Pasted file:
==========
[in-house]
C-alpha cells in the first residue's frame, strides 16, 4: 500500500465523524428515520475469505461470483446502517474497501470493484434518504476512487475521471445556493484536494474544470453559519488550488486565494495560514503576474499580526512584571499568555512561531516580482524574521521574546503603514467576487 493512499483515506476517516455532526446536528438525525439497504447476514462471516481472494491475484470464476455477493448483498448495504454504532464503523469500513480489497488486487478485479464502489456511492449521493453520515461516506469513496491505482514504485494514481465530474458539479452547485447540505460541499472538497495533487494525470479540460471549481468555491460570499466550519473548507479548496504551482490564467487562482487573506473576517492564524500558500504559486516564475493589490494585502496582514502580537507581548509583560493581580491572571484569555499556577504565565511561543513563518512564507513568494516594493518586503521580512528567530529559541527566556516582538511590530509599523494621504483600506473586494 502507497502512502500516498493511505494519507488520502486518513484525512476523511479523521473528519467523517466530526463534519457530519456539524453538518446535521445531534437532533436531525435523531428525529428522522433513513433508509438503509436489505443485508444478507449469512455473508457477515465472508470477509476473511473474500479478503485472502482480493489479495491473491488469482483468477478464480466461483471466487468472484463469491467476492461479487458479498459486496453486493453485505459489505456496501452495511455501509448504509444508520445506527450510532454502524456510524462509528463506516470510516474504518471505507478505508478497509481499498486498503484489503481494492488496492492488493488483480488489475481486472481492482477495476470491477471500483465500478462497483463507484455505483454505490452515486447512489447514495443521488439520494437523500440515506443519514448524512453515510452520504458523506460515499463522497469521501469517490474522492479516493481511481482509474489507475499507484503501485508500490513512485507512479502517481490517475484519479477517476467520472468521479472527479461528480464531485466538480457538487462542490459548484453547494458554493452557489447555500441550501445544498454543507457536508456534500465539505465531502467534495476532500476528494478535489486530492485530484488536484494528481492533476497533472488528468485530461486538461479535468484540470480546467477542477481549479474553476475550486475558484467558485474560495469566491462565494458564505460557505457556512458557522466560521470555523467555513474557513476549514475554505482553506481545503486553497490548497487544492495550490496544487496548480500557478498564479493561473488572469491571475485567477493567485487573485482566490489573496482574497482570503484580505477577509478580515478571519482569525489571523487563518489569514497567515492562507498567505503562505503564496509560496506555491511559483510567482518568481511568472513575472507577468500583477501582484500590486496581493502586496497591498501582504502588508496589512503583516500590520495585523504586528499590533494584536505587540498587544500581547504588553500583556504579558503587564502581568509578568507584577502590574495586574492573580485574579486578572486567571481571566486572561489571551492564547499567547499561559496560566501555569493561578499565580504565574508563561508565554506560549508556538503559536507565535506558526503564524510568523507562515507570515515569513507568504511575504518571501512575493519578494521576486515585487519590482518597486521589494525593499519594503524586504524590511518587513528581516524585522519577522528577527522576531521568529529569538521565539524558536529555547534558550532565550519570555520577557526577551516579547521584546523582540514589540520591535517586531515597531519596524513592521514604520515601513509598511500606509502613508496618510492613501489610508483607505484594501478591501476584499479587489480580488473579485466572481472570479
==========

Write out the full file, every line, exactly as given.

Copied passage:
[in-house]
C-alpha cells in the first residue's frame, strides 16, 4: 500500500465523524428515520475469505461470483446502517474497501470493484434518504476512487475521471445556493484536494474544470453559519488550488486565494495560514503576474499580526512584571499568555512561531516580482524574521521574546503603514467576487 493512499483515506476517516455532526446536528438525525439497504447476514462471516481472494491475484470464476455477493448483498448495504454504532464503523469500513480489497488486487478485479464502489456511492449521493453520515461516506469513496491505482514504485494514481465530474458539479452547485447540505460541499472538497495533487494525470479540460471549481468555491460570499466550519473548507479548496504551482490564467487562482487573506473576517492564524500558500504559486516564475493589490494585502496582514502580537507581548509583560493581580491572571484569555499556577504565565511561543513563518512564507513568494516594493518586503521580512528567530529559541527566556516582538511590530509599523494621504483600506473586494 502507497502512502500516498493511505494519507488520502486518513484525512476523511479523521473528519467523517466530526463534519457530519456539524453538518446535521445531534437532533436531525435523531428525529428522522433513513433508509438503509436489505443485508444478507449469512455473508457477515465472508470477509476473511473474500479478503485472502482480493489479495491473491488469482483468477478464480466461483471466487468472484463469491467476492461479487458479498459486496453486493453485505459489505456496501452495511455501509448504509444508520445506527450510532454502524456510524462509528463506516470510516474504518471505507478505508478497509481499498486498503484489503481494492488496492492488493488483480488489475481486472481492482477495476470491477471500483465500478462497483463507484455505483454505490452515486447512489447514495443521488439520494437523500440515506443519514448524512453515510452520504458523506460515499463522497469521501469517490474522492479516493481511481482509474489507475499507484503501485508500490513512485507512479502517481490517475484519479477517476467520472468521479472527479461528480464531485466538480457538487462542490459548484453547494458554493452557489447555500441550501445544498454543507457536508456534500465539505465531502467534495476532500476528494478535489486530492485530484488536484494528481492533476497533472488528468485530461486538461479535468484540470480546467477542477481549479474553476475550486475558484467558485474560495469566491462565494458564505460557505457556512458557522466560521470555523467555513474557513476549514475554505482553506481545503486553497490548497487544492495550490496544487496548480500557478498564479493561473488572469491571475485567477493567485487573485482566490489573496482574497482570503484580505477577509478580515478571519482569525489571523487563518489569514497567515492562507498567505503562505503564496509560496506555491511559483510567482518568481511568472513575472507577468500583477501582484500590486496581493502586496497591498501582504502588508496589512503583516500590520495585523504586528499590533494584536505587540498587544500581547504588553500583556504579558503587564502581568509578568507584577502590574495586574492573580485574579486578572486567571481571566486572561489571551492564547499567547499561559496560566501555569493561578499565580504565574508563561508565554506560549508556538503559536507565535506558526503564524510568523507562515507570515515569513507568504511575504518571501512575493519578494521576486515585487519590482518597486521589494525593499519594503524586504524590511518587513528581516524585522519577522528577527522576531521568529529569538521565539524558536529555547534558550532565550519570555520577557526577551516579547521584546523582540514589540520591535517586531515597531519596524513592521514604520515601513509598511500606509502613508496618510492613501489610508483607505484594501478591501476584499479587489480580488473579485466572481472570479